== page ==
I found myself, like so many in the western world today, in a state of cumha. Separated from nature and disconnected from source. I anesthetized myself with alcohol and told my ego endless stories. It became clear to me that I was lost. This is the story of my journey home, from cumha, to reconnection.

I had in fact been sensing cumha since childhood. Although I was born in England, my father was Irish and that was our primary cultural influence. We were Irish Roman Catholics in a protestant country and it was quite clear that ‘home’ was somewhere else. Considering that the English saw me as Irish, and that the Irish saw me as English, I felt myself to be, like the shaman, between worlds from the earliest time.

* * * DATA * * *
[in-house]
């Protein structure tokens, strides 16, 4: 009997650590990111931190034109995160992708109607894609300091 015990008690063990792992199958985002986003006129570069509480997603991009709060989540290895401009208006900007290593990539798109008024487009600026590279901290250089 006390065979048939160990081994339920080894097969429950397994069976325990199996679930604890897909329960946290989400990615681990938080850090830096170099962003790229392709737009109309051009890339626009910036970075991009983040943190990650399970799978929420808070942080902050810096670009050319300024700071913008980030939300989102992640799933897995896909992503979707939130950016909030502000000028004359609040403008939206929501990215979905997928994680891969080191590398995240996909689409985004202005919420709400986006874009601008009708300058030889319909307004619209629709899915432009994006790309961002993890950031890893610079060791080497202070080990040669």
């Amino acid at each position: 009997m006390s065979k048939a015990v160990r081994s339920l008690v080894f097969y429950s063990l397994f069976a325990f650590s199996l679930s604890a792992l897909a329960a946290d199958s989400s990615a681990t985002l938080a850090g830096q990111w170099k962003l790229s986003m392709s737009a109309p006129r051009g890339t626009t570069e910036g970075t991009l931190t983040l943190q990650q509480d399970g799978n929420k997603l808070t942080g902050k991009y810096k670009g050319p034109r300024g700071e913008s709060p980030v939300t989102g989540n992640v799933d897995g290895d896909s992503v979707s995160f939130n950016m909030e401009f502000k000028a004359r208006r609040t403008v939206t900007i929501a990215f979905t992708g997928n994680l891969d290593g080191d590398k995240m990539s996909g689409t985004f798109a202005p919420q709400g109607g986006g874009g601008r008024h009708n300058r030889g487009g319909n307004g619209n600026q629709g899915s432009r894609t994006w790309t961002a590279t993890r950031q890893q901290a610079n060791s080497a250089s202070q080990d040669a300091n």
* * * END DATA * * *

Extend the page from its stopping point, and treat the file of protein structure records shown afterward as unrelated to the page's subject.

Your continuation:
At the tender age of nine I was introduced to the practice of yoga, a very strange world, which seemed to me, to be completely normal. Every few weeks, with some family friends, I would attend a small yoga retreat centre. Here we did a traditional yoga based on the teaching of an obscure swami. This yoga was quite different from the sanitised commercial versions that predominate today in the West and some of the practices, particularly the yogic purifications, were very advanced. Of these, sutra neti was considered the most important. I was strongly encouraged to do this because I suffered from asthma and chronic rhinitis. Sutra neti involves pushing a rubber catheter up your nostril and through the nasal passage until it emerges at the back of the throat. It is then pulled out with the fingers so that one end is sticking out of the nose and the other the mouth. The nasal passage is then cleared and massaged by pulling the tube back and forth.